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Dinner at Antoine's

3.66 of 5 stars 3.66  ·  rating details  ·  269 ratings  ·  39 reviews
A mystery set at Antoine’s, the famous New Orleans restaurant that has been a landmark since 1840. The purpose of the party, hosted by wealthy businessman Orson Foxworth, is to introduce his niece Ruth, who is visiting for the Mardi Gras season, to a circle of his friends. Ruth soon notes tensions between Odile St. Amant, her husband Léonce, and her sister Caresse. Odile i ...more
Hardcover, 366 pages
Published 1948 by Julian Messner, Inc.
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Ea Solinas
If there's one thing that you know about Frances Parkinson Keyes, it's that she loved New Orleans. Though she was originally from New England, she made the Crescent City her home and inspiration.

So it's no surprise that "Dinner at Antoine's" drips with the sensual richness of that city in the last days before World War II. It's half murder mystery, half soap opera -- a murder is the complicating action of the plot, but it's got lots of affairs, lies, secrets and other fun things. The one thing t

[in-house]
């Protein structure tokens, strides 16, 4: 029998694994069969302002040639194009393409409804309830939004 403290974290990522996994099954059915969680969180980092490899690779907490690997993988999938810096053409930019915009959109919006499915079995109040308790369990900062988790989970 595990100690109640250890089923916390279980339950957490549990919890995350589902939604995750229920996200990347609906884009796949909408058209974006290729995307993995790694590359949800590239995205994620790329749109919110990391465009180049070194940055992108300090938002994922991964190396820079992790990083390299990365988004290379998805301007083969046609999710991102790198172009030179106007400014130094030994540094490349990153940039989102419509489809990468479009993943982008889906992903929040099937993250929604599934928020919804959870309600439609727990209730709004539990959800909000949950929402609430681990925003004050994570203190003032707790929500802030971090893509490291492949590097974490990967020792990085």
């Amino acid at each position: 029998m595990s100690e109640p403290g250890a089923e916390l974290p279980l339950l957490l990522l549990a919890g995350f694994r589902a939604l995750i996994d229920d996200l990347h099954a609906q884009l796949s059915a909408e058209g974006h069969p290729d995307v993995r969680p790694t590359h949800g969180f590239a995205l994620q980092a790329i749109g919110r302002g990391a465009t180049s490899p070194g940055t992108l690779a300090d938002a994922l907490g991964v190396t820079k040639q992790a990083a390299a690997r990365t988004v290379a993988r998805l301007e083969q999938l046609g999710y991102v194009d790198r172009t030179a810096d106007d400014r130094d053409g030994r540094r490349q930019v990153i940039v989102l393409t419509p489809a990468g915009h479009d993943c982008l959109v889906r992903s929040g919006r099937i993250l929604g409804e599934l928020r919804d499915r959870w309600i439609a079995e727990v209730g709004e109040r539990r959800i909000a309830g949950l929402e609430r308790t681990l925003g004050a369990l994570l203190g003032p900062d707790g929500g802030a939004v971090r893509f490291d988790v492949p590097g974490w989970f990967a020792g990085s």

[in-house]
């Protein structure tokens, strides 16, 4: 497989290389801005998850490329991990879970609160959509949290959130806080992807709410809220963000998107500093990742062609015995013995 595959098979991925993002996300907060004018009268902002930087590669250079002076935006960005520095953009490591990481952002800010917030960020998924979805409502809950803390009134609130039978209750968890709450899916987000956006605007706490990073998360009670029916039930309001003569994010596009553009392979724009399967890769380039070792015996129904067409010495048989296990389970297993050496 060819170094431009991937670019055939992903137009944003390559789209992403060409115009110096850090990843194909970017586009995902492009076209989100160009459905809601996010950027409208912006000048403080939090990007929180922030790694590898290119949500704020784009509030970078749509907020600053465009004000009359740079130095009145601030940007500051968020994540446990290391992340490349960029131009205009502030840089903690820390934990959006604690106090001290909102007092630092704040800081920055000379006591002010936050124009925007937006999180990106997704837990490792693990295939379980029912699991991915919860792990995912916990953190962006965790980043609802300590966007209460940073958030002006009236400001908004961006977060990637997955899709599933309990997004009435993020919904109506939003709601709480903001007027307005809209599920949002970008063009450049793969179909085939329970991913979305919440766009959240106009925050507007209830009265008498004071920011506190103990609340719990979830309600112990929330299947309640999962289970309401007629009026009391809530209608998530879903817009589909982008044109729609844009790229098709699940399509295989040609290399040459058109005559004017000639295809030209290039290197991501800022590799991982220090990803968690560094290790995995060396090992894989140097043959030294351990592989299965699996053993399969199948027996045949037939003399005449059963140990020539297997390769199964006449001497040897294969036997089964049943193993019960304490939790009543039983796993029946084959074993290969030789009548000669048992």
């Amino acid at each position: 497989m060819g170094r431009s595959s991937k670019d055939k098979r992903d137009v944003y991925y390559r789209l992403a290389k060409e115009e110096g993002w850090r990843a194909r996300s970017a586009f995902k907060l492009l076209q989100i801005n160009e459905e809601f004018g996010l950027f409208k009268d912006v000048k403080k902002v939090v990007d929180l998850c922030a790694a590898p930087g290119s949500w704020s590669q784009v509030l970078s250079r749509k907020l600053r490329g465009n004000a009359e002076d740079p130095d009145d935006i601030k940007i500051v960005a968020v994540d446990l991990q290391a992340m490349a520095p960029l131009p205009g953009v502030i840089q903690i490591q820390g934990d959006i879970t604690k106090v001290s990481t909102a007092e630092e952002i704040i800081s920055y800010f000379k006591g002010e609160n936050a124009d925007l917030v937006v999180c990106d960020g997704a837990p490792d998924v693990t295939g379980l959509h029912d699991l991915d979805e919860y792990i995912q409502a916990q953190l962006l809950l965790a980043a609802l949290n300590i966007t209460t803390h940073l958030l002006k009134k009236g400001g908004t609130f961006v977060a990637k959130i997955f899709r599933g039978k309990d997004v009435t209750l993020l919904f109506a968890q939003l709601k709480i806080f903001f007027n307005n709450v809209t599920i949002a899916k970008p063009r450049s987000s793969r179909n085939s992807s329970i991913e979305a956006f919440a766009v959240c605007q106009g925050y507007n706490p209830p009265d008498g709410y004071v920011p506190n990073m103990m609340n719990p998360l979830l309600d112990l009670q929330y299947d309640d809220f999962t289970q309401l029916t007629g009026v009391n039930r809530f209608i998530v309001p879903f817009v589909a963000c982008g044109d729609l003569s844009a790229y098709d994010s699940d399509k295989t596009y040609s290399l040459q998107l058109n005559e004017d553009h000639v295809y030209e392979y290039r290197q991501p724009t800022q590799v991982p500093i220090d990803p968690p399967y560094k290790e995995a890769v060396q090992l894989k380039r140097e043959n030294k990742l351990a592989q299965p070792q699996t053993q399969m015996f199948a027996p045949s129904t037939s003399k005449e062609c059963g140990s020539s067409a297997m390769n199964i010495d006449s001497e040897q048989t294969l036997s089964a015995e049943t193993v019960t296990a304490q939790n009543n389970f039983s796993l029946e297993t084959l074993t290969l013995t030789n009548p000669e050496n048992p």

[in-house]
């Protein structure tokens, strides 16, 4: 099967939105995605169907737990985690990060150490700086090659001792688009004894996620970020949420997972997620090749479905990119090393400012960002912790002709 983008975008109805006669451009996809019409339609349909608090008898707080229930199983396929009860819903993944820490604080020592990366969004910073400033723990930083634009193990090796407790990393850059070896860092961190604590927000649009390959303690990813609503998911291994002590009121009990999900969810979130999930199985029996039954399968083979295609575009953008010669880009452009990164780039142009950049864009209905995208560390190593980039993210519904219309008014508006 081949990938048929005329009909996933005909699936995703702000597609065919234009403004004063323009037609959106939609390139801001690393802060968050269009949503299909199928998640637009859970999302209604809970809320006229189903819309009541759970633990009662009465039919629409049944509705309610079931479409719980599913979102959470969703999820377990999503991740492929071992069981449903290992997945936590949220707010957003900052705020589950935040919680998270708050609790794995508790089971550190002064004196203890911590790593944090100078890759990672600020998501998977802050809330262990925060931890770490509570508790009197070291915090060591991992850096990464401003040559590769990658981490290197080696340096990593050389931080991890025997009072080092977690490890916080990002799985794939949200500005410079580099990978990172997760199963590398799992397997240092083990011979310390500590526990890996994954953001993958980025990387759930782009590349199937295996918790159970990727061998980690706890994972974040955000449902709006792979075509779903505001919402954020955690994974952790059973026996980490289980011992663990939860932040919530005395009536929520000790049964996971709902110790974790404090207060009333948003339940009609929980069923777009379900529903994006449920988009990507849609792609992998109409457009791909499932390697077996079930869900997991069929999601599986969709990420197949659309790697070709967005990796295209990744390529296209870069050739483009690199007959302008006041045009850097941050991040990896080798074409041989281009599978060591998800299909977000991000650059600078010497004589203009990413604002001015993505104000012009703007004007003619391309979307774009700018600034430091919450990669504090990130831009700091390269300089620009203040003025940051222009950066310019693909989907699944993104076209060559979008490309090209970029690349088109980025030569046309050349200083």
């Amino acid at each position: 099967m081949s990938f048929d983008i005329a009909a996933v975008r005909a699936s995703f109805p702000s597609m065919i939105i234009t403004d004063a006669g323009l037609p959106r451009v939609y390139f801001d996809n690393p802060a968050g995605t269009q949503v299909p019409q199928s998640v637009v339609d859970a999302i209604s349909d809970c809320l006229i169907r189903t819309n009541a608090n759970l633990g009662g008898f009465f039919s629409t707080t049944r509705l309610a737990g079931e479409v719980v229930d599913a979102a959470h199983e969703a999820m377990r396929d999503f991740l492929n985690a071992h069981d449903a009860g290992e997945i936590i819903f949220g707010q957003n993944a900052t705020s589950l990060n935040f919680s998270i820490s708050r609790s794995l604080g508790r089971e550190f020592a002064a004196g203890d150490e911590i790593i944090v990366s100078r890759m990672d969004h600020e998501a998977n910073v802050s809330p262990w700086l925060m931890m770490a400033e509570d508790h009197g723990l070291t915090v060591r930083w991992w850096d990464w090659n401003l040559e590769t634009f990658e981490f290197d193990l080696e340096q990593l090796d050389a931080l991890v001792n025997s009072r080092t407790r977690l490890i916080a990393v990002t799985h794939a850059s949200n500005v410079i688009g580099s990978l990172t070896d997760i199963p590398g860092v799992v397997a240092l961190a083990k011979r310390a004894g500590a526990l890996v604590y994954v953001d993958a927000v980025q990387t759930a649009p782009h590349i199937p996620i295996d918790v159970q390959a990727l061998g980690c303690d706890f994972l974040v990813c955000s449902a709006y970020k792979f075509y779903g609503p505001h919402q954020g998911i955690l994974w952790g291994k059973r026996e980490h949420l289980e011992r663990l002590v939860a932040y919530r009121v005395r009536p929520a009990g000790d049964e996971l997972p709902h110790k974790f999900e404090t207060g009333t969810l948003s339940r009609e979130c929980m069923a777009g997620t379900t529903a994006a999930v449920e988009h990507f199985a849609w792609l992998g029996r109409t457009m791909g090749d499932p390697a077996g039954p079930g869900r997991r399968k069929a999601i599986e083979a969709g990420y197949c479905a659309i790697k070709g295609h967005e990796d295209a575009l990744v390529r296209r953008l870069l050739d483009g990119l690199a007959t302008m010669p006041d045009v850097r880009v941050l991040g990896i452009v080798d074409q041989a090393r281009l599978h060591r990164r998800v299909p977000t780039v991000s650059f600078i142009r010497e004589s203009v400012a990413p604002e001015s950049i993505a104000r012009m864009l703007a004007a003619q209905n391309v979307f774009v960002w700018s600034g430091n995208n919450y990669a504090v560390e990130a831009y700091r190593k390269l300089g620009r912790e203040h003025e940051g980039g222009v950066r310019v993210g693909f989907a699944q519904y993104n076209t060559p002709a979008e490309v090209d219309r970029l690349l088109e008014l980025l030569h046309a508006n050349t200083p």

Really enjoyed this book set in the 1940's. It is true to the time period. I read it because I found it in my grandmother's books with a note that she had made that she and my grandfather had dined at Antoine's in 1956 and thoroughly enjoyed their experience. This gave the book a more special meaning knowing that not only had she read it, but that she had been to the restaurant.
Muriel Schwenck
This book is like a fun old movie one enjoys watching on a rainy day. It's not the best quality, but it's just so darned entertaining!
The social mores, morals, fashions, food and drink are so detailed, it makes this a fun read. (There is a long description of making pressed duck!) It is a fast read despite all the details. That's because Keyes writes all those details with plenty of clarity.